“Suicide Squad” did everything it could to get people’s attention. It featured a star-studded cast. It used some of DC’s most popular villains, even if some of them showed up for about five minutes in order to be boring and then leave. The film was heavily advertised and had a soundtrack that was clearly made to get as much attention as possible. But do all the notable songs actually help this subpar movie?
The fact that “Suicide Squad” was putting an emphasis on all the notable songs from the earliest trailers really caught my attention. One of my recent hobbies became figuring out which famous songs various Batman villains would listen to. I was hoping that “Suicide Squad” would also spend lots of time figuring out which songs really fit the characters and the tone of the comics.
There are a few instances in which it felt like the movie at least tried. For example, “Sympathy for the Devil” plays when Amanda Waller first enters the movie. At least in name, the song fits Waller’s character. However, the song begins and ends way too fast. This is a problem that shows up several times in the movie. A good song choice is made, but the song is played for such a brief time that the audience does not have enough time to truly appreciate it.
At other times, some of the songs just get horribly misused. For instance, “Super Freak” is played at the beginning of one of the most egregious scenes in the history of DC movies. The inclusion of “You Don’t Own Me” kind of makes sense based on the plot, at least in title, but it also shows up in a badly directed scene.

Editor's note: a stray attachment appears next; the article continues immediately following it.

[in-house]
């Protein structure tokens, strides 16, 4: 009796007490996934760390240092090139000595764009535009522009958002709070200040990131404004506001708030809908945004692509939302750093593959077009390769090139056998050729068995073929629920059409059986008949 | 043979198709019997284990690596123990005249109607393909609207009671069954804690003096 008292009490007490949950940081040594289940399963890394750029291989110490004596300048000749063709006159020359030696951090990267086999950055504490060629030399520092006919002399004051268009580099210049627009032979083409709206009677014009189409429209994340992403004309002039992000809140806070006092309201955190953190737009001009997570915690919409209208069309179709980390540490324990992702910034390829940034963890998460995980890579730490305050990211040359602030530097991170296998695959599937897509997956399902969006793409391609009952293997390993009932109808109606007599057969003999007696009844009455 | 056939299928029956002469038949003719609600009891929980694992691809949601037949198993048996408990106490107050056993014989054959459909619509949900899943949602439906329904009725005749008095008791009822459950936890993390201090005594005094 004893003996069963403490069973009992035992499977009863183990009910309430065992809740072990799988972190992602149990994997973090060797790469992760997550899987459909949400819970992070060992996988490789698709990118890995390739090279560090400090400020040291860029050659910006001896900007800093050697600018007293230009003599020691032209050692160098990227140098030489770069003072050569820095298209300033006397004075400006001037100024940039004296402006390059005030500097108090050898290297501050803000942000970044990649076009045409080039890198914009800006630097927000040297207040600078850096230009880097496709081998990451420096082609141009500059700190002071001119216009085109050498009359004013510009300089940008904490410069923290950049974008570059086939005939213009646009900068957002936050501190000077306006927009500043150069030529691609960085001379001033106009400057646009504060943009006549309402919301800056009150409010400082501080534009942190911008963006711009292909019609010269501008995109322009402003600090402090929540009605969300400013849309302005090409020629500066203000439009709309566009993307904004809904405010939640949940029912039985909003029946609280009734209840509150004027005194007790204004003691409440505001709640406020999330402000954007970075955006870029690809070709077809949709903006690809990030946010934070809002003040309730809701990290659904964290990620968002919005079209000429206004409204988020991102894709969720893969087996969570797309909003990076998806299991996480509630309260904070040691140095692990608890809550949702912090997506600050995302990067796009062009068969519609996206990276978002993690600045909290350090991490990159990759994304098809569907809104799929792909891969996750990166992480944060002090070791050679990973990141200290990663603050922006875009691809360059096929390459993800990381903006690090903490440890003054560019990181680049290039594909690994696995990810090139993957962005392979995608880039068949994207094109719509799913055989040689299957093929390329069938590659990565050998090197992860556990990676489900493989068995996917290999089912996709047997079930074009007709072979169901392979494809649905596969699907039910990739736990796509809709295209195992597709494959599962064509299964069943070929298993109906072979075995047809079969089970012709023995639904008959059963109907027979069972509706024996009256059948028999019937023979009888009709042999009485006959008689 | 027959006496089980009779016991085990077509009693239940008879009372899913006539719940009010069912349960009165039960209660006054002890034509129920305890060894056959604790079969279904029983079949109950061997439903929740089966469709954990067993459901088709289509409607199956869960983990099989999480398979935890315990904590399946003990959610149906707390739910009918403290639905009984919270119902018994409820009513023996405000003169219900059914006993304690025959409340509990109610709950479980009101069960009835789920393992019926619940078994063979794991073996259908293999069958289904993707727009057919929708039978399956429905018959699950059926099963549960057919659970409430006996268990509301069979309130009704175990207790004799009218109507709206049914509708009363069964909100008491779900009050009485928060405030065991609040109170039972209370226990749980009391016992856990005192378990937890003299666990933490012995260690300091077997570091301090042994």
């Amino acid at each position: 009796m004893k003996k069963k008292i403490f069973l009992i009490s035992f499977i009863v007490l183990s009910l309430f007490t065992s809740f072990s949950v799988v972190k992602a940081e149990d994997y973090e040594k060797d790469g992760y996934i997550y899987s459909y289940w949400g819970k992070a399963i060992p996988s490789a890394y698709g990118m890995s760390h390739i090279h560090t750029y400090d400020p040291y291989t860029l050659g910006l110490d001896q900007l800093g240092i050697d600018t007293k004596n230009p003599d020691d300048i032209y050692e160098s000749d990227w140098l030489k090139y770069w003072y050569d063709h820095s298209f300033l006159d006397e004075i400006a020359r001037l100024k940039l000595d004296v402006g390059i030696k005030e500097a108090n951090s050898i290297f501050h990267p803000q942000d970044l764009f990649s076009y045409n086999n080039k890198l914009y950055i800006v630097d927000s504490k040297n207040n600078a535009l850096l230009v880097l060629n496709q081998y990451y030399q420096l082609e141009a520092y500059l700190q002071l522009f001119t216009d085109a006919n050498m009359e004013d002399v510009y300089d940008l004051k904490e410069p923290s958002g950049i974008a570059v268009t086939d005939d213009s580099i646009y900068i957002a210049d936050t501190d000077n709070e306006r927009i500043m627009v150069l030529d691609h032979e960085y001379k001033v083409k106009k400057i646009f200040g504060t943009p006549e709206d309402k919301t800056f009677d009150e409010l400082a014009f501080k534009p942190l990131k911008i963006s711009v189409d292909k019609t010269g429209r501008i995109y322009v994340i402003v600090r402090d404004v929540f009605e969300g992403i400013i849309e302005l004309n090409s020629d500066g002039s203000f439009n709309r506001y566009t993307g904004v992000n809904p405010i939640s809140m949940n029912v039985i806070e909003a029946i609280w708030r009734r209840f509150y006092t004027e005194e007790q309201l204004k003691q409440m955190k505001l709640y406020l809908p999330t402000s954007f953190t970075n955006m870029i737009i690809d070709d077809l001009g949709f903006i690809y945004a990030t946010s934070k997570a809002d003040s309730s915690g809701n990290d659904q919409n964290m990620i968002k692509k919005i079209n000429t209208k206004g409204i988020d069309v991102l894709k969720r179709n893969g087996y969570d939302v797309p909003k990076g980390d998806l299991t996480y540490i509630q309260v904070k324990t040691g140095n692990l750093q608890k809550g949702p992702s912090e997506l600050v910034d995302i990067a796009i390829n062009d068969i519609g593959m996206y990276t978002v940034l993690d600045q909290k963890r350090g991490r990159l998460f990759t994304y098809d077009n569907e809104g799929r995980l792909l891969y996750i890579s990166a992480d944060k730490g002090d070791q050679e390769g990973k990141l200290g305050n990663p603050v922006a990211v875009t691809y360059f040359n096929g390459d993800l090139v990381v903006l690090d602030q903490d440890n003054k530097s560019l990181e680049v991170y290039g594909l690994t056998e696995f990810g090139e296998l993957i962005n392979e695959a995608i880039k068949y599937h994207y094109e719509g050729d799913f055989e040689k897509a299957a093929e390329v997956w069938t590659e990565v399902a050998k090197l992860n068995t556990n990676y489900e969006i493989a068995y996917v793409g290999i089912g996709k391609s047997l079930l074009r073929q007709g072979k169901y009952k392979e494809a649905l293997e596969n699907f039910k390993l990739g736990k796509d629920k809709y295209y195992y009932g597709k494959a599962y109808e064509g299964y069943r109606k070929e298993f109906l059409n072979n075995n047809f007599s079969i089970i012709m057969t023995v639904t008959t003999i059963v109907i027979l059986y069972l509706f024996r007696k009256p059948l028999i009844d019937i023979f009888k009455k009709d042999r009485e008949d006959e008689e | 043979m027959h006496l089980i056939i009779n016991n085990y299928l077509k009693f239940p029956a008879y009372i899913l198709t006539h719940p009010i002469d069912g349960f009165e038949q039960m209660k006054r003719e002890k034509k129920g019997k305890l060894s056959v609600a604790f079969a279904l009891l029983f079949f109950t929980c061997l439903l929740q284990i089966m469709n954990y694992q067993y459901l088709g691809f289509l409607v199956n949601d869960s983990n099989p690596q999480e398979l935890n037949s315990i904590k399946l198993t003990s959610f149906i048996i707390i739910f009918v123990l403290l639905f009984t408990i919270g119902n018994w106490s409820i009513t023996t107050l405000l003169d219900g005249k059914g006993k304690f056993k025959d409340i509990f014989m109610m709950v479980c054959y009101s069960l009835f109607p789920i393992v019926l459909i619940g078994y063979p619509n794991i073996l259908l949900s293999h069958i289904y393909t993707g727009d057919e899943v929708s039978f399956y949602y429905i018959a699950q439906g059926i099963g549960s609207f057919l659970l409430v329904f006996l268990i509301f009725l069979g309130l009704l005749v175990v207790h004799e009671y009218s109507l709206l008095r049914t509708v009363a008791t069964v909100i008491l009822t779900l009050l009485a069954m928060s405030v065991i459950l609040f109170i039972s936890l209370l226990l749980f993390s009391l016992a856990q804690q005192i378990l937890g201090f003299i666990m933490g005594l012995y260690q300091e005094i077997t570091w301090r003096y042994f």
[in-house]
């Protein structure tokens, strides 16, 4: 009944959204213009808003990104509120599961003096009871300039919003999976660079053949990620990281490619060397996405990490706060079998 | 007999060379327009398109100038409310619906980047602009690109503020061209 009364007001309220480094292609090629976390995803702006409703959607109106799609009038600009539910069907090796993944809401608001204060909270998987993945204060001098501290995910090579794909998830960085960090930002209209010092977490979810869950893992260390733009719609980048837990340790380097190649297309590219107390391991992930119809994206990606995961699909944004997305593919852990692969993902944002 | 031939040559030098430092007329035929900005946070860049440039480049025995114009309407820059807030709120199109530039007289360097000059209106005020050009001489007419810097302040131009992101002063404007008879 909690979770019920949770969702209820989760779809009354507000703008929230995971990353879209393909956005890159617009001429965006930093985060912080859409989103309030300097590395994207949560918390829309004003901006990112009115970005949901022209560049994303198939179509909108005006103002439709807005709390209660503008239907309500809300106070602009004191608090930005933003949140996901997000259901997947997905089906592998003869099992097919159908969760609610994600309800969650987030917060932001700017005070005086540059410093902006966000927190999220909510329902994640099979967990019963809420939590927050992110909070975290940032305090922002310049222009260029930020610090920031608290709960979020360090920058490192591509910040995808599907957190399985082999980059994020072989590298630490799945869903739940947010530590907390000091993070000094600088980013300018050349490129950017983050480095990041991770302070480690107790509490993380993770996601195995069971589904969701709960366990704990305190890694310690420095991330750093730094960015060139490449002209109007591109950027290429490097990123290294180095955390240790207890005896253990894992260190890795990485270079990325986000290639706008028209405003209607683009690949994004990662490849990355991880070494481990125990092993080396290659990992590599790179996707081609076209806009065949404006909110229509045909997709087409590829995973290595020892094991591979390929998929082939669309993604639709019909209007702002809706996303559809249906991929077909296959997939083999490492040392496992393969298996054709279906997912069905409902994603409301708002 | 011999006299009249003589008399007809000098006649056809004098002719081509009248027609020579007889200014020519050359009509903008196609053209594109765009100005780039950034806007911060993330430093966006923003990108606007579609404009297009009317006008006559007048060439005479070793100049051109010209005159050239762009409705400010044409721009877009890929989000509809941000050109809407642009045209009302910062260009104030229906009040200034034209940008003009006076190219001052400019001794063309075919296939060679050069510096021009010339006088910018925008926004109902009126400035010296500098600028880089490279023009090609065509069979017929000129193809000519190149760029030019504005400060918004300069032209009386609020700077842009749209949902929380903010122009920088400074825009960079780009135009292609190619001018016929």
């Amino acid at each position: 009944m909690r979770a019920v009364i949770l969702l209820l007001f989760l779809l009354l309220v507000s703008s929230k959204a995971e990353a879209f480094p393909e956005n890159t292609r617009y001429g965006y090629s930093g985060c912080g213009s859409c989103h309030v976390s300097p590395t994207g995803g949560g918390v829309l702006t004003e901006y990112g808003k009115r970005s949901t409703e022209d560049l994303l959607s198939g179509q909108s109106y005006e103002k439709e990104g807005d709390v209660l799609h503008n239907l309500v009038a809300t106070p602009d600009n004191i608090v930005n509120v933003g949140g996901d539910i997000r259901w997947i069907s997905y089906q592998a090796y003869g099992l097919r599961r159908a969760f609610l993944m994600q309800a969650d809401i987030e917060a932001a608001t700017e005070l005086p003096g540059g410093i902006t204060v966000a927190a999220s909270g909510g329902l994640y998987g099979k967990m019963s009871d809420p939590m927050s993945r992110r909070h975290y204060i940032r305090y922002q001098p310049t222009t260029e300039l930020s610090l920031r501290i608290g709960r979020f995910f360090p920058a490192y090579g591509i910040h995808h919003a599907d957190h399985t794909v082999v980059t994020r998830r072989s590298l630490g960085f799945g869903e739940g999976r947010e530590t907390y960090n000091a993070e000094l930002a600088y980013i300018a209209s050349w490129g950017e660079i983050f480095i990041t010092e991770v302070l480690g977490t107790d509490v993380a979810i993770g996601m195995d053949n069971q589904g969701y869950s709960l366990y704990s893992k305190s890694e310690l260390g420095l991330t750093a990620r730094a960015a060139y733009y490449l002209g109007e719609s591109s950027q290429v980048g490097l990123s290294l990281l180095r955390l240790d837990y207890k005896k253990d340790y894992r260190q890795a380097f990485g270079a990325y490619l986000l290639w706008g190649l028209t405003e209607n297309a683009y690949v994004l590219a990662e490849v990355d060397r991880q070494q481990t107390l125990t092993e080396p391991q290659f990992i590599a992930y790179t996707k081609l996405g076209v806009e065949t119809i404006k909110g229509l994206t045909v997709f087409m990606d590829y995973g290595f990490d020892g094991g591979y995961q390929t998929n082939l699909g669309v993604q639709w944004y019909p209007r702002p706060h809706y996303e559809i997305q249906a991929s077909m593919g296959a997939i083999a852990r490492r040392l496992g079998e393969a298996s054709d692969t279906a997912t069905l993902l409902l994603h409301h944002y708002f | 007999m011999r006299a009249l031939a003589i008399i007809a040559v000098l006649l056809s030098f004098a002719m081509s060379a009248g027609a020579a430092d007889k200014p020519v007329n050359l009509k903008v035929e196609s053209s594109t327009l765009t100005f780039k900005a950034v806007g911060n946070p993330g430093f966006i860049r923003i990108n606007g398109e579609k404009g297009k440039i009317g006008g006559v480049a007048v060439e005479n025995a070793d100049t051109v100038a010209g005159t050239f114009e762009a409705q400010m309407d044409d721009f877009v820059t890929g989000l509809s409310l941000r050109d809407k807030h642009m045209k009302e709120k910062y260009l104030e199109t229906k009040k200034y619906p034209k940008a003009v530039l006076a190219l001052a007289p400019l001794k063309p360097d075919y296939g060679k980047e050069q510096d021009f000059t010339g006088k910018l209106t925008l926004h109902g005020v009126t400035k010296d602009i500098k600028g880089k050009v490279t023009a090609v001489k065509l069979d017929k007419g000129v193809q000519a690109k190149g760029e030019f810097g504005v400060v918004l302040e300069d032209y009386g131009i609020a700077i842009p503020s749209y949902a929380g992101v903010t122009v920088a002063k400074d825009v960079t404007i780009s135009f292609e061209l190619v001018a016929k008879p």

“Bohemian Rhapsody” was prominently featured in one of the first major trailers. However, it does not show up in the movie until the very end. When it does, it feels as if it is just there so the movie can end on a famously good song, not because it adds to the scene in a meaningful way. I also feel that if “Suicide Squad” needed to use a Queen song then they totally missed the opportunity to use “Another One Bites the Dust.” That song always makes me think of Deadshot and the tone of the original “Suicide Squad” comics.
There were also some songs made for the movie. I barely remember hearing most of them. “Purple Lamborghini” is most notable for the fact that Joker is probably in the music video for about as long as he is in the movie. None of the songs made for the movie made me want to remove my ears from my head, but none of them stood out as particularly great. They all felt like they superficially connected to something about one of the characters in the movie, but none of them would have made me think of the “Suicide Squad” right off the bat if I just heard them on the radio without context.
At the end of the day, “Suicide Squad” does have a soundtrack that features many notable songs and artists. The problem is that they go by so fast that, assuming you even remember you heard them, they fail to leave enough impact. The older songs being used were likely DC’s attempt to cash in on the success of the “Awesome Mix” from Marvel’s “Guardians of the Galaxy.” However, many of these songs are used too quickly and in scenes that aren’t good enough to warrant good songs in “Suicide Squad.” Just like the movie itself, the soundtrack from “Suicide Squad” can be described as a ton of wasted potential.